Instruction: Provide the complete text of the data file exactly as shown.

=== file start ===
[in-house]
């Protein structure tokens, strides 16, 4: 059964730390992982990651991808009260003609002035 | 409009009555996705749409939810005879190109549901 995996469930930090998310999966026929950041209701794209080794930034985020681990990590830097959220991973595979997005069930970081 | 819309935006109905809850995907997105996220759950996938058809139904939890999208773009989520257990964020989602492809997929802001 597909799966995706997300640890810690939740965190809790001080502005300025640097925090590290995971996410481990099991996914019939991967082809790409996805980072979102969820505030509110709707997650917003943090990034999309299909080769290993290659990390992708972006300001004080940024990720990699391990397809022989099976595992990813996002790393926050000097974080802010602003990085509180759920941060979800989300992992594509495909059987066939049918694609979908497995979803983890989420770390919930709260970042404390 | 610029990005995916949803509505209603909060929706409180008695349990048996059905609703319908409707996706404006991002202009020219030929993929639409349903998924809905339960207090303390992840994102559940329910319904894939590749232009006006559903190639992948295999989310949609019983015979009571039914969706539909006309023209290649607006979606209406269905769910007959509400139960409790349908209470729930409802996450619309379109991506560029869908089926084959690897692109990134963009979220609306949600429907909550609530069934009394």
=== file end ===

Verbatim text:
[in-house]
């Protein structure tokens, strides 16, 4: 059964730390992982990651991808009260003609002035 | 409009009555996705749409939810005879190109549901 995996469930930090998310999966026929950041209701794209080794930034985020681990990590830097959220991973595979997005069930970081 | 819309935006109905809850995907997105996220759950996938058809139904939890999208773009989520257990964020989602492809997929802001 597909799966995706997300640890810690939740965190809790001080502005300025640097925090590290995971996410481990099991996914019939991967082809790409996805980072979102969820505030509110709707997650917003943090990034999309299909080769290993290659990390992708972006300001004080940024990720990699391990397809022989099976595992990813996002790393926050000097974080802010602003990085509180759920941060979800989300992992594509495909059987066939049918694609979908497995979803983890989420770390919930709260970042404390 | 610029990005995916949803509505209603909060929706409180008695349990048996059905609703319908409707996706404006991002202009020219030929993929639409349903998924809905339960207090303390992840994102559940329910319904894939590749232009006006559903190639992948295999989310949609019983015979009571039914969706539909006309023209290649607006979606209406269905769910007959509400139960409790349908209470729930409802996450619309379109991506560029869908089926084959690897692109990134963009979220609306949600429907909550609530069934009394």